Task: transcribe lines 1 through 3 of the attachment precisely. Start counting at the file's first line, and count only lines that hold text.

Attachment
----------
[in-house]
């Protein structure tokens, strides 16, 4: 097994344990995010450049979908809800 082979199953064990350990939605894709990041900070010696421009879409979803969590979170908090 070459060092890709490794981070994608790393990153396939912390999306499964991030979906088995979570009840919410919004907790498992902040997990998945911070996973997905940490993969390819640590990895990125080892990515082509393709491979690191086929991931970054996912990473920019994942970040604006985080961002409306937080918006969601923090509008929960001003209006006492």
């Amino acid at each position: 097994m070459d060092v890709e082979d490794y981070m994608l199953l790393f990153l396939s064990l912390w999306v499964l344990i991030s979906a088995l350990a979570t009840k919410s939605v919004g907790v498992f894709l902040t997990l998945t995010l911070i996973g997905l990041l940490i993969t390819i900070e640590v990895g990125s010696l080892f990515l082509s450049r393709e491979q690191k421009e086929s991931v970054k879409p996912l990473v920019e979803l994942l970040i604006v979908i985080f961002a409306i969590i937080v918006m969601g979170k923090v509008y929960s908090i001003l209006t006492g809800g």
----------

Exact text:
[in-house]
């Protein structure tokens, strides 16, 4: 097994344990995010450049979908809800 082979199953064990350990939605894709990041900070010696421009879409979803969590979170908090 070459060092890709490794981070994608790393990153396939912390999306499964991030979906088995979570009840919410919004907790498992902040997990998945911070996973997905940490993969390819640590990895990125080892990515082509393709491979690191086929991931970054996912990473920019994942970040604006985080961002409306937080918006969601923090509008929960001003209006006492």
């Amino acid at each position: 097994m070459d060092v890709e082979d490794y981070m994608l199953l790393f990153l396939s064990l912390w999306v499964l344990i991030s979906a088995l350990a979570t009840k919410s939605v919004g907790v498992f894709l902040t997990l998945t995010l911070i996973g997905l990041l940490i993969t390819i900070e640590v990895g990125s010696l080892f990515l082509s450049r393709e491979q690191k421009e086929s991931v970054k879409p996912l990473v920019e979803l994942l970040i604006v979908i985080f961002a409306i969590i937080v918006m969601g979170k923090v509008y929960s908090i001003l209006t006492g809800g």